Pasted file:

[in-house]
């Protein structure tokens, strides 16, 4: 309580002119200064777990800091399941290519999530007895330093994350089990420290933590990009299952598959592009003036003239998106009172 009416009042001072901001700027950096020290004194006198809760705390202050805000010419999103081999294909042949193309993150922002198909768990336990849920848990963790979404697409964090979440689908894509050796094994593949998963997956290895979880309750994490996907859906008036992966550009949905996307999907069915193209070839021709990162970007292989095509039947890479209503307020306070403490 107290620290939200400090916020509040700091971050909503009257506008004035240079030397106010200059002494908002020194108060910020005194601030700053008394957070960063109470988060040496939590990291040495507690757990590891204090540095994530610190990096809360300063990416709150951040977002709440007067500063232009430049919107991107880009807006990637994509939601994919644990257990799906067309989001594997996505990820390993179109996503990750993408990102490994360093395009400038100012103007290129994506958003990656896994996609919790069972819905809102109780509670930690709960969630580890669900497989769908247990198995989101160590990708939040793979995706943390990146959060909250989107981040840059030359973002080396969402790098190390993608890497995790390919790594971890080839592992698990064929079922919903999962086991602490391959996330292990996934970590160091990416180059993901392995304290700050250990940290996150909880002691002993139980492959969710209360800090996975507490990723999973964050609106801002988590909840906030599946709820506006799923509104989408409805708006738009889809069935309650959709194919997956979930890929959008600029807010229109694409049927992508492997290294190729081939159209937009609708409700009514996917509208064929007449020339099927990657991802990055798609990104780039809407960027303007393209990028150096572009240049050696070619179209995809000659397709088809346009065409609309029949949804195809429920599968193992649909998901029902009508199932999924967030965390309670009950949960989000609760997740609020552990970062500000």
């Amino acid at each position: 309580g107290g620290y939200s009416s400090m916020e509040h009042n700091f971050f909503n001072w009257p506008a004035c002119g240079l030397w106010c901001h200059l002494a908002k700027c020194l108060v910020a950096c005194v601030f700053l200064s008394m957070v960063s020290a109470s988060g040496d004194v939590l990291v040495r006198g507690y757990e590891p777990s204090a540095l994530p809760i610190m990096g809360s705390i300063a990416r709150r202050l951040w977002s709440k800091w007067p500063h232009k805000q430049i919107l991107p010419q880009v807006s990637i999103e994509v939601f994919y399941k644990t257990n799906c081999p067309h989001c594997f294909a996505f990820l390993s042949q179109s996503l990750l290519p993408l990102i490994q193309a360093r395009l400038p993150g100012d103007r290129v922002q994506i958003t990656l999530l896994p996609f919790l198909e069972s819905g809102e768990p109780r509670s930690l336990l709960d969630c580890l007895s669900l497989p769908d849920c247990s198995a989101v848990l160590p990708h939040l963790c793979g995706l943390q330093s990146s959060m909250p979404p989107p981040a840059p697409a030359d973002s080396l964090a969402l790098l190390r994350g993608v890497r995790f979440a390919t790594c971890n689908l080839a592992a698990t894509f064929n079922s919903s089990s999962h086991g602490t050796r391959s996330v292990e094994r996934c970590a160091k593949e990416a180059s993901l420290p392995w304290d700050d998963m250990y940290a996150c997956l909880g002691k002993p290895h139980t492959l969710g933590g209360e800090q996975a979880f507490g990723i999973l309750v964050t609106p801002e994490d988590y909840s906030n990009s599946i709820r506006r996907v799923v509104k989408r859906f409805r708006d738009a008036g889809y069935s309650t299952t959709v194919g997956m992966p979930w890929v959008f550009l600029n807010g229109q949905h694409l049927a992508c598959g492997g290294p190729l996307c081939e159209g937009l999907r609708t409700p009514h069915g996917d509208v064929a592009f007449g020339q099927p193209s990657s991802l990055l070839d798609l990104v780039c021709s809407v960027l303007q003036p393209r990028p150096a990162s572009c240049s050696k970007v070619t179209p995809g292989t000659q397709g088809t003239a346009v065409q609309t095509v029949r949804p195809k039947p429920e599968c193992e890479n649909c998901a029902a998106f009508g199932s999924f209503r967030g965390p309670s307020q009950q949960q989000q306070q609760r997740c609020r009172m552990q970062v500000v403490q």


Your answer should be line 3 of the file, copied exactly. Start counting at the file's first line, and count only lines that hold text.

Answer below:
């Amino acid at each position: 309580g107290g620290y939200s009416s400090m916020e509040h009042n700091f971050f909503n001072w009257p506008a004035c002119g240079l030397w106010c901001h200059l002494a908002k700027c020194l108060v910020a950096c005194v601030f700053l200064s008394m957070v960063s020290a109470s988060g040496d004194v939590l990291v040495r006198g507690y757990e590891p777990s204090a540095l994530p809760i610190m990096g809360s705390i300063a990416r709150r202050l951040w977002s709440k800091w007067p500063h232009k805000q430049i919107l991107p010419q880009v807006s990637i999103e994509v939601f994919y399941k644990t257990n799906c081999p067309h989001c594997f294909a996505f990820l390993s042949q179109s996503l990750l290519p993408l990102i490994q193309a360093r395009l400038p993150g100012d103007r290129v922002q994506i958003t990656l999530l896994p996609f919790l198909e069972s819905g809102e768990p109780r509670s930690l336990l709960d969630c580890l007895s669900l497989p769908d849920c247990s198995a989101v848990l160590p990708h939040l963790c793979g995706l943390q330093s990146s959060m909250p979404p989107p981040a840059p697409a030359d973002s080396l964090a969402l790098l190390r994350g993608v890497r995790f979440a390919t790594c971890n689908l080839a592992a698990t894509f064929n079922s919903s089990s999962h086991g602490t050796r391959s996330v292990e094994r996934c970590a160091k593949e990416a180059s993901l420290p392995w304290d700050d998963m250990y940290a996150c997956l909880g002691k002993p290895h139980t492959l969710g933590g209360e800090q996975a979880f507490g990723i999973l309750v964050t609106p801002e994490d988590y909840s906030n990009s599946i709820r506006r996907v799923v509104k989408r859906f409805r708006d738009a008036g889809y069935s309650t299952t959709v194919g997956m992966p979930w890929v959008f550009l600029n807010g229109q949905h694409l049927a992508c598959g492997g290294p190729l996307c081939e159209g937009l999907r609708t409700p009514h069915g996917d509208v064929a592009f007449g020339q099927p193209s990657s991802l990055l070839d798609l990104v780039c021709s809407v960027l303007q003036p393209r990028p150096a990162s572009c240049s050696k970007v070619t179209p995809g292989t000659q397709g088809t003239a346009v065409q609309t095509v029949r949804p195809k039947p429920e599968c193992e890479n649909c998901a029902a998106f009508g199932s999924f209503r967030g965390p309670s307020q009950q949960q989000q306070q609760r997740c609020r009172m552990q970062v500000v403490q």